In their natural form avolakias resembled a disgusting cross between an octopus, worm and insect. They had slimy, pale gray bodies and moved around on six tentacles, each of which had an eye. They reeked of death.
Avolakia preferred to rely on magic or their own spell-like abilities in combat. They would also send their undead servants into combat and if forced into melee, would use their poisonous bite and flail with their claws.
Avolakia could animate corpses several times a day and used zombies as both minions and as a food source. Although they ate flesh from living or freshly killed creatures, they much preferred to eat undead meat. The tongue of the avolakia was composed of guttural, slobbering sounds. Most avolakias understood Undercommon, but their physiology made it impossible for them to speak it.
The avolakia lived in nests in the Lowerdark, defended by their undead minions. Avolakia were known to revere powers dedicated to death and decay, such as Ghaunadaur and Velsharoon. It was not uncommon for avolakia to occasionally ally themselves with aboleths or the illithid, but they generally regarded humanoids as fodder to create undead. Avolakia were known to take the form of humans with calming voices, using this ability to infiltrate religious organizations with the intent of stealing bodies to use as undead, and to twist individuals to worship their dark gods. Avolakia often infiltrated drow cities with this goal in mind.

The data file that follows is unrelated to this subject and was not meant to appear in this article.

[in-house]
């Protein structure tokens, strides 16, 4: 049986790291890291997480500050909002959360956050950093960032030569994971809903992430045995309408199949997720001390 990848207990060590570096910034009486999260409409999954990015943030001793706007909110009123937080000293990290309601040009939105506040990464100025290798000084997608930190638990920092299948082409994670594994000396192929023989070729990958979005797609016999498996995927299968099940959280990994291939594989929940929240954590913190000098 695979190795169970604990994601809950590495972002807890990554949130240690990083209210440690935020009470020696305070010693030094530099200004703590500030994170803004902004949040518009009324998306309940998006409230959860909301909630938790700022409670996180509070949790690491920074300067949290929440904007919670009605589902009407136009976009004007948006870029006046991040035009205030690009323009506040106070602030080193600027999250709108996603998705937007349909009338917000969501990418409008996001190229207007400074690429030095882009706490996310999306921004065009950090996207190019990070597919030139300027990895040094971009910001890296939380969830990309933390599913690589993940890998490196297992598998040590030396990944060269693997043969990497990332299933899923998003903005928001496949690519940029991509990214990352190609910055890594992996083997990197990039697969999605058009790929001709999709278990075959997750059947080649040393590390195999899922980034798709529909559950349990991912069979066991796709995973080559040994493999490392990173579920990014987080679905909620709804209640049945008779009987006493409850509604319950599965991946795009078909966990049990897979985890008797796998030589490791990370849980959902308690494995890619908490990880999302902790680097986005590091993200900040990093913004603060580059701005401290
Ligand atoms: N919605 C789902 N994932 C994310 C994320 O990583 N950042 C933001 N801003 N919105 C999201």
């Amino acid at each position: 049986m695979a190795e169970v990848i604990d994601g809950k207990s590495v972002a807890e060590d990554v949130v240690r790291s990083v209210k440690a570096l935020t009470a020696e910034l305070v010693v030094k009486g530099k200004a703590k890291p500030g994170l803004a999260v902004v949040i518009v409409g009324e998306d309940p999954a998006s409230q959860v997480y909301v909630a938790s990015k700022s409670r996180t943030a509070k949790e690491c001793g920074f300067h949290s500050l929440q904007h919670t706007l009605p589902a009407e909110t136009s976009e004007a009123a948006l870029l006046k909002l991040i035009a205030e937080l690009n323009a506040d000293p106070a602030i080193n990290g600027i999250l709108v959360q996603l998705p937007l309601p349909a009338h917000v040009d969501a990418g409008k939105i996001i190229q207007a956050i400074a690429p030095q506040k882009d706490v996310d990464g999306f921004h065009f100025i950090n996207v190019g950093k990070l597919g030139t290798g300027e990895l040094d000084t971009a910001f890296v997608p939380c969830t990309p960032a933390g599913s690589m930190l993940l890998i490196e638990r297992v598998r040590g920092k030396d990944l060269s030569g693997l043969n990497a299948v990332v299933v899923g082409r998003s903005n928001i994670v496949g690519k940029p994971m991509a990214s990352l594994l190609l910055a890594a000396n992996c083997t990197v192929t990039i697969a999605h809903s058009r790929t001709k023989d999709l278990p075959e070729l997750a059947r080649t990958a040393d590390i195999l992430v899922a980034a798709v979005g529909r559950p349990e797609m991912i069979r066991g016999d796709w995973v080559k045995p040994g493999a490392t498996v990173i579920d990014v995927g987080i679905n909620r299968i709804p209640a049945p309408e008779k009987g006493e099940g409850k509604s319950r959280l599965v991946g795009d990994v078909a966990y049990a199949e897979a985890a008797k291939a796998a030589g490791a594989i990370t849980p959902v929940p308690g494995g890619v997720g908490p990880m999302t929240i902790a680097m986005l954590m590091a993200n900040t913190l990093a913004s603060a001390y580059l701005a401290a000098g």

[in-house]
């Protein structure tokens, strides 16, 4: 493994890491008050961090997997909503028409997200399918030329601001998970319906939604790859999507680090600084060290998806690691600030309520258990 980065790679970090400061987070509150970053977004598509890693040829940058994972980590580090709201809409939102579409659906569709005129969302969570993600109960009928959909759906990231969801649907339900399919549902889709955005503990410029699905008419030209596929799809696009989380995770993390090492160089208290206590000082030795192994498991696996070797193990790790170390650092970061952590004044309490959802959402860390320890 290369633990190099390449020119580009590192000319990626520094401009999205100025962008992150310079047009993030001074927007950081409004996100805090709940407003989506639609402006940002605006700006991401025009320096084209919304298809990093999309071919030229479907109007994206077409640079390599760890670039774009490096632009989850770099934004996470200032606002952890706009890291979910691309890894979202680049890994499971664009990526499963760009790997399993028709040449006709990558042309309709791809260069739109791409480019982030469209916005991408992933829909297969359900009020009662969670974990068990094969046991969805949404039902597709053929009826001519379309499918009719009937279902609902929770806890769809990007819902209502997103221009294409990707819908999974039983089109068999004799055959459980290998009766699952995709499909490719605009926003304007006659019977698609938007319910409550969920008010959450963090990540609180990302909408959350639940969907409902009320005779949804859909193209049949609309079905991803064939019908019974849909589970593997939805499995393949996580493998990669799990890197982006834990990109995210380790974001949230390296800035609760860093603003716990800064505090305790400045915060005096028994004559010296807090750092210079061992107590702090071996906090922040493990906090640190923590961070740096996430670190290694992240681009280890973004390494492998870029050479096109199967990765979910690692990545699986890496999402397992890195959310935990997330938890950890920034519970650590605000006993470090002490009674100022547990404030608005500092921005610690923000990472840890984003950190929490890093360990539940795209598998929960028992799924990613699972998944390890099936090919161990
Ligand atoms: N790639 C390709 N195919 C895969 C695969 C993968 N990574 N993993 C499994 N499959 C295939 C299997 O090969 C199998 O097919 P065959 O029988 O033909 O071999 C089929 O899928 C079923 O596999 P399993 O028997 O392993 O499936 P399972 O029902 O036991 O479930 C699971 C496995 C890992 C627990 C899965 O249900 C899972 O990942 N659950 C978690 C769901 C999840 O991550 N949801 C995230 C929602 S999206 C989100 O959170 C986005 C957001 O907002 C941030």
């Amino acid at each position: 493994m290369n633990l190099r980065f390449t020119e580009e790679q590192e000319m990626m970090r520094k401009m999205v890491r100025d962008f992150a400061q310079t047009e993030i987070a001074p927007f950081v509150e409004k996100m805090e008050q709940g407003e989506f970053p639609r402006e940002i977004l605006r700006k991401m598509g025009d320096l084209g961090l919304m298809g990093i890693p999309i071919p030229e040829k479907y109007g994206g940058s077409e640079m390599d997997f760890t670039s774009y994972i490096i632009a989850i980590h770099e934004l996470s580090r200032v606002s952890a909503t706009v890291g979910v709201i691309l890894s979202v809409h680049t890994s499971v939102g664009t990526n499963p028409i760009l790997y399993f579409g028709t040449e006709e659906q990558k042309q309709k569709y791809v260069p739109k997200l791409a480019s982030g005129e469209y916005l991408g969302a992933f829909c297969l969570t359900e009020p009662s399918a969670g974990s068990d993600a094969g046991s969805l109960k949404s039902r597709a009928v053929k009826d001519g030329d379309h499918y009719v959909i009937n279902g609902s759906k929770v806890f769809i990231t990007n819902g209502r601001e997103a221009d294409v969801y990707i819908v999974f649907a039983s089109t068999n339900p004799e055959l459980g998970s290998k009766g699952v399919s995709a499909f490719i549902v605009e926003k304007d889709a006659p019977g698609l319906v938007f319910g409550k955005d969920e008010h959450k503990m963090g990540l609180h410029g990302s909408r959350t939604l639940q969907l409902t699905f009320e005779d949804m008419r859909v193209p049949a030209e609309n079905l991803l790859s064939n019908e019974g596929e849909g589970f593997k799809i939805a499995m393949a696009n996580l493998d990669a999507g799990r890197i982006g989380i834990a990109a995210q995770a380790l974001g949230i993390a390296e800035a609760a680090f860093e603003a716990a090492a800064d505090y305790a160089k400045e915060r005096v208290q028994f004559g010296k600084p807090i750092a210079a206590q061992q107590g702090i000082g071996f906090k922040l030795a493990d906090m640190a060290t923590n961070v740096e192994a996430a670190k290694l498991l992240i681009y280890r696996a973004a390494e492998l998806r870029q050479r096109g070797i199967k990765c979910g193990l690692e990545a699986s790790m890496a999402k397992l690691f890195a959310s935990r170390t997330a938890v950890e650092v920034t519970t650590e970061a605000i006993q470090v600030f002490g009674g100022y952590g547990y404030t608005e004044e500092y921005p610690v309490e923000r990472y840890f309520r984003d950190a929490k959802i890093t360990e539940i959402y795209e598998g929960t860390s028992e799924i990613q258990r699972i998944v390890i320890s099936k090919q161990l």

- ↑ 1.00 1.01 1.02 1.03 1.04 1.05 1.06 1.07 1.08 1.09 1.10 Ed Bonny, Jeff Grubb, Rich Redman, Skip Williams, and Steve Winter (September 2002). Monster Manual II 3rd edition. (TSR, Inc), p. 28. ISBN 07-8692-873-5.
- ↑ Andy Collins, David Noonan, James Wyatt (2003). D&D v.3.5 Accessory Update Booklet. (Wizards of the Coast), p. 30.
- ↑ 3.0 3.1 3.2 Bruce R. Cordell, Gwendolyn F.M. Kestrel, Jeff Quick (October 2003). Underdark. (Wizards of the Coast), p. 121. ISBN 0-7869-3053-5.
- ↑ 4.0 4.1 4.2 Ed Bonny, Jeff Grubb, Rich Redman, Skip Williams, and Steve Winter (September 2002). Monster Manual II 3rd edition. (TSR, Inc), p. 29. ISBN 07-8692-873-5.